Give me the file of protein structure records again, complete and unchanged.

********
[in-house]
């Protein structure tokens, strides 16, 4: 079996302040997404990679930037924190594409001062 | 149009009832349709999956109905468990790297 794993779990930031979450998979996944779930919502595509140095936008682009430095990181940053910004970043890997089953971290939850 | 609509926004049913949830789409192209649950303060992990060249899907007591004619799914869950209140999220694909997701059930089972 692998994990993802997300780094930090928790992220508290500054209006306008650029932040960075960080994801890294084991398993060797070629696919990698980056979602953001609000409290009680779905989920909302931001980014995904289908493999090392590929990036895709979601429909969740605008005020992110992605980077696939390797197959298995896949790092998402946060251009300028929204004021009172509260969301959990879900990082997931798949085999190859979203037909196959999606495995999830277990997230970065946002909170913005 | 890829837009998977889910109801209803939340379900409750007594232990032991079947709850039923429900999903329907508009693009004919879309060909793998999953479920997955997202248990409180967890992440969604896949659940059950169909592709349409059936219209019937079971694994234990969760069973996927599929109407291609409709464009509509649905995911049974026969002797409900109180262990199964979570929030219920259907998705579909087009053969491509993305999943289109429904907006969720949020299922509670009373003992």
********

[in-house]
């Protein structure tokens, strides 16, 4: 079996302040997404990679930037924190594409001062 | 149009009832349709999956109905468990790297 794993779990930031979450998979996944779930919502595509140095936008682009430095990181940053910004970043890997089953971290939850 | 609509926004049913949830789409192209649950303060992990060249899907007591004619799914869950209140999220694909997701059930089972 692998994990993802997300780094930090928790992220508290500054209006306008650029932040960075960080994801890294084991398993060797070629696919990698980056979602953001609000409290009680779905989920909302931001980014995904289908493999090392590929990036895709979601429909969740605008005020992110992605980077696939390797197959298995896949790092998402946060251009300028929204004021009172509260969301959990879900990082997931798949085999190859979203037909196959999606495995999830277990997230970065946002909170913005 | 890829837009998977889910109801209803939340379900409750007594232990032991079947709850039923429900999903329907508009693009004919879309060909793998999953479920997955997202248990409180967890992440969604896949659940059950169909592709349409059936219209019937079971694994234990969760069973996927599929109407291609409709464009509509649905995911049974026969002797409900109180262990199964979570929030219920259907998705579909087009053969491509993305999943289109429904907006969720949020299922509670009373003992």